Digital Design Processes Explained

Newfangled are a web development firm at the bleeding edge of their field. They are quite generous with sharing some of their thinking on designing for the Internet. An interesting recent article suggests that a key part of working towards a new site is the development of 'personas', detailed profiles of prospective users. These personas help the developer to see things from the user perspective. As the author notes "Creating web personas prevents us from mistakenly building websites for ourselves rather than those we want to serve".  After interviewing prospective users of a client website, the developer tries to anticipate how the user will view the site and with what aims. The personas make it clear that users with different agendas often visit a given site, and that different triggers / calls to action may be required for those different audiences.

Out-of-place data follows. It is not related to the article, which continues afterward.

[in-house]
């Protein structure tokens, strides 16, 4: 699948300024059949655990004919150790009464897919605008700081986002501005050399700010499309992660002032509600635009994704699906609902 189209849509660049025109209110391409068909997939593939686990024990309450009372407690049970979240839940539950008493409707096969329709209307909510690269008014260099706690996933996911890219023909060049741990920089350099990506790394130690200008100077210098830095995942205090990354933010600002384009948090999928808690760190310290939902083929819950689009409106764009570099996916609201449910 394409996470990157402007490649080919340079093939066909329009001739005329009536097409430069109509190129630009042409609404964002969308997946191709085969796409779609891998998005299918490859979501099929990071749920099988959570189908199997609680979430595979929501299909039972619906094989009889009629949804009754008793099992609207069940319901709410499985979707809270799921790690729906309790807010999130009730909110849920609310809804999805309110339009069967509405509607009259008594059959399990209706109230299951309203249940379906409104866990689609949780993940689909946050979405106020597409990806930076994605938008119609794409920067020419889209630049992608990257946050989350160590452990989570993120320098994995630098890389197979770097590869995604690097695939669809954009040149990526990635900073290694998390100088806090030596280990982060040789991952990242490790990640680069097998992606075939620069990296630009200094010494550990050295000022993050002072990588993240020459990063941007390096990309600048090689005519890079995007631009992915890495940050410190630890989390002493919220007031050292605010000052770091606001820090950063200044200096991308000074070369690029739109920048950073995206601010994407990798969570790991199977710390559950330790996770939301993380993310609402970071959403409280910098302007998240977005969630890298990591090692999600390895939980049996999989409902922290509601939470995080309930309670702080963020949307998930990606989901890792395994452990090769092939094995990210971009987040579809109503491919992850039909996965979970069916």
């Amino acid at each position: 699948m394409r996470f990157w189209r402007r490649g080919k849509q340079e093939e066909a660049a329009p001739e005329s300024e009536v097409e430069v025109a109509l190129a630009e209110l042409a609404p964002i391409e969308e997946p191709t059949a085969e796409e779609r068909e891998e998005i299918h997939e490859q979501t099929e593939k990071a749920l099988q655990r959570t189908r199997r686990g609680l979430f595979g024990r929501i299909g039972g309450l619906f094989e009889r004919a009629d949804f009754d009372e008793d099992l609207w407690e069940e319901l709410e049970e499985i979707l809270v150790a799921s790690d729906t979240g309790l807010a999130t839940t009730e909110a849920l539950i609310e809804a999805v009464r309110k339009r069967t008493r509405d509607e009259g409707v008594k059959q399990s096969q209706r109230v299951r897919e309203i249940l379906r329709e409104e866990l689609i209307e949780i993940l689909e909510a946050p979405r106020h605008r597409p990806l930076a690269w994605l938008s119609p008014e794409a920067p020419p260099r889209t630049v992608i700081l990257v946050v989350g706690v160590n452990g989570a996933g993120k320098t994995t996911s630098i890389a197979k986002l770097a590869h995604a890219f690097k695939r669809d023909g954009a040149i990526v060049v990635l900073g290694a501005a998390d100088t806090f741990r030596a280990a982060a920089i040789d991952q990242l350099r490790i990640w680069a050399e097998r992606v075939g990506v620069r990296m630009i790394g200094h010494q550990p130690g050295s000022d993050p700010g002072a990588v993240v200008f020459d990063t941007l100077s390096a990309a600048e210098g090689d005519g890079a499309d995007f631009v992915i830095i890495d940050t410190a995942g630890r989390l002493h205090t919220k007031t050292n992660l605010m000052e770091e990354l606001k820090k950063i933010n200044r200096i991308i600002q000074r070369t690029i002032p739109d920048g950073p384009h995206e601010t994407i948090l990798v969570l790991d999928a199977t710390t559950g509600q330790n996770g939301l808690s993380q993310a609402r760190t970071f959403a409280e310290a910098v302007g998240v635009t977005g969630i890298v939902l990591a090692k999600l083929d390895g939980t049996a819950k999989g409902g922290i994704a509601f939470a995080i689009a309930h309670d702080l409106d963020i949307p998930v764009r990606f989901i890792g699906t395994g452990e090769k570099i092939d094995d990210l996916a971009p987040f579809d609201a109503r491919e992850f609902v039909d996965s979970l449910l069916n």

Archive of Everything

The interface is pretty ugly, but the ambition is grand and noble: "universal access to all knowledge". The Internet Archive describes itself as a 'library of the Internet". It stores/caches permanently billions of pages and millions of websites, plus audio and visual files. To do that, it needs serious storage capacity (we're talking petabytes). The Internet is such an evanescent, fizzing medium, continually addicted to the new and happy to forget the old almost instantly, that an organisation dedicated to preserving that tumult seems very valuable.

The Wayback Machine (a part of the site), for searching websites cached over the past decade or more, is exceptionally easy to use and functional. Likewise, the Open Library, featuring millions of digitised books, is incredibly interesting and well designed. Hopefully the programmers who put it together will work on making the entire site more accessible to lay users.